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Unlike Dorothea’s home, mine was maligned by my mother not long from the start. The house always had problems – my mom would lament this until the moment we left – from the plumbing, to leaking ceilings, vermin, bedroom doors, an unwelcoming neighborhood and nosy neighbors. I didn’t mind the lack of nearby friends to play with – I didn’t get along with other kids in school, and I was always content to stay in my room and create stories with my toys. But my mom was far less content in her solitude. Unlike Dorothea’s handyman, William, happily fixing up a beloved structure to turn it into something even more beautiful and cherished, the goal was always to fix the house up enough to leave. I don’t know when my mom decided, but she knew she wanted to leave for years. The garden was the only thing she worked on for herself. 

The rooms of Jamie and Dorothea’s house share whispers between one another through wallpaper and pipes. They tell stories of first love, as Jamie and his close friend Julie lay gently entwined with one another in his bed every night, Julie unable to give herself over to Jamie romantically as he pines for her. They tell stories of growth, and loss, of Abbie who rents a spare room as she recovers from cervical cancer and copes with the loss of her fertility, all while chronicling a portrait of her life in photographs. These rooms tell stories of change and toil, as wistful William renovates the home amidst its inhabitants’ rapidly evolving inner lives. And they tell stories of family, as Dorothea helplessly watches her only son transform into an unruly teenager she no longer recognizes.

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My house still shares whispers as well, though I can no longer hear them. My mom muttering her curses about the unreliable plumbing; about the mice in the attic and the peeping tom neighbors, who would peer into our backyard yard while she worked in the garden. Sometimes the whispers grow louder as they reverberate into shouts, the arguments given way by uninhibited hormones and teenaged resentment, friends that suddenly matter more than family, eyeliner that ages me into a woman I have yet to become. My room, with walls once covered in magazine clippings of pop punk bands, the full-length mirror where my friend wrote in permanent marker “Hi, Brianna” and once used to butcher my bangs when we were 14, and the lasting stink of sweat and sex. Like the rooms of Jamie and Dorothea’s home, mine felt like an extension of myself. From child to adult, it knew who I really was, alone and at my most vulnerable. There was no one in my life who saw me like my room did, the opposite of this exchange about Jamie between Dorothea and Julie: “You get to see him out in the world as a person,” Dorothea reflects. “I never will.”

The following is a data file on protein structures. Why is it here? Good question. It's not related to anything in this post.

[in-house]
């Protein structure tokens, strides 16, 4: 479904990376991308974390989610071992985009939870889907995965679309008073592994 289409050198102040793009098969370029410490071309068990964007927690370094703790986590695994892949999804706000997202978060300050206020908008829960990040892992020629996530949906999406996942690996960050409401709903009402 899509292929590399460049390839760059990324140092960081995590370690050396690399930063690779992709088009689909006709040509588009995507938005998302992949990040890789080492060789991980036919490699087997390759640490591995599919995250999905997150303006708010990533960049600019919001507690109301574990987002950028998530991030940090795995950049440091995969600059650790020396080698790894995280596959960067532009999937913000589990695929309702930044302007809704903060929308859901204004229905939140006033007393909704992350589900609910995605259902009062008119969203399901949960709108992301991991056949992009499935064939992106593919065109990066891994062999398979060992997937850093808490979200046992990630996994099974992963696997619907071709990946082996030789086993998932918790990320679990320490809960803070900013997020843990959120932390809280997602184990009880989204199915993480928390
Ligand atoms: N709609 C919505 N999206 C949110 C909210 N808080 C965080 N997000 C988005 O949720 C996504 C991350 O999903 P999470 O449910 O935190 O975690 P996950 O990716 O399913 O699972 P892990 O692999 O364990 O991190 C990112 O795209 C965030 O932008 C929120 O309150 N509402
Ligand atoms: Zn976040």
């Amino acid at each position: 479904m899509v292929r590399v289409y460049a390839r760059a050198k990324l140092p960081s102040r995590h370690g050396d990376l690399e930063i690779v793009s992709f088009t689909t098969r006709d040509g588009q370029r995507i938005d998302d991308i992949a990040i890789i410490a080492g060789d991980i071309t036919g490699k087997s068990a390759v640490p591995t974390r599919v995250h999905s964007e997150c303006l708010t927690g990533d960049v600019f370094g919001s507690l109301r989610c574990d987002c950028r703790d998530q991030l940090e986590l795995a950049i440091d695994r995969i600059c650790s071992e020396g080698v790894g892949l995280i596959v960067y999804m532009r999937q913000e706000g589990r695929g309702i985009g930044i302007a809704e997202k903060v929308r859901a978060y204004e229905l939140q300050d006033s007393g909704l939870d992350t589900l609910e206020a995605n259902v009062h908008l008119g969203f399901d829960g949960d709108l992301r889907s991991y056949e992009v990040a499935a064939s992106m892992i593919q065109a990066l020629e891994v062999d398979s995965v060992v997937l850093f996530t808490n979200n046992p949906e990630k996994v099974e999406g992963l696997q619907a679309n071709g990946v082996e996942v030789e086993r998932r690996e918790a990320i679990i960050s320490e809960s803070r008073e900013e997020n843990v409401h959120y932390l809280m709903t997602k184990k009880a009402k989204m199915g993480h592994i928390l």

The people of 20th Century Women make Dorothea and Jamie’s home what it really is. The firefighters, the dinners with friends, the screaming matches between Jamie and Dorothea, the individuals taking up space in each room of the house. Jamie and Dorothea sitting at the kitchen table, as Jamie reads Dorothea’s stocks to her, or Abbie and William engaging in roleplay before they fuck; or Julie taking a pregnancy test in Jamie’s bathroom, and Jamie helping her to pass the time as she waits anxiously for the results. Each room in the house is colored by an experience, by a person. A lasting residue left from their energy. The house can be as unique, massive and beautiful as it is, but it is nothing without bodies to shape it inside. 

At the end of the film, Dorothea foretells in a voiceover that she will die in 1999 from lung cancer, and Jamie reveals that he will have a son – that he will try to explain to him what his grandmother was like, “But it will be impossible.” People have assured me I will move on from my childhood home, that it is difficult at first but gets better with time. It happens to everyone. Even my mother was bewildered by my sadness as I watched her put the final touches on the kitchen, scrubbing the floor and wiping the cupboards of any lasting residue, to remind the new owners that we were once here. It’s impossible. Impossible to explain the attachment to my home even when I’m asked, even when I know the answer but can’t quite put it into words. It’s a feeling, it’s a currency, it’s the smell of walking inside after being away; it’s knowing the spaces where my lips touched another’s, it’s the squeak of the door as I slipped out after my parents fell asleep. 

It’s sitting with my mom on the couch to my left and my dad in the armchair to my right, as we begin our marathon of the Lord of the Rings trilogy at the end of Christmas day. 20th Century Women understands the importance of space – of the moments, memories we create within it, and how each one is uniquely a part of us, for better or for worse. I think about how I am a stranger to impermanence, as I type this from my tiny apartment that sits across the street from my old high school. I think about the carpeting with its permanent stains, my roommate’s old furniture that he has yet to sell, the popcorn ceilings and the paper-thin walls. I think about how I don’t know where I’ll be living a year from now. Jamie and Dorothea’s house was lost until it was found, my home was found again, too. I’m still waiting to find myself, though. I don’t know when that will be.

Brianna Zigler (@briannazigs) is a freelance film writer based in the Philadelphia suburbs. She loves movies about sad boys and has words in Film School Rejects, Screen Queens, Vague Visages, Much Ado About Cinema, and more.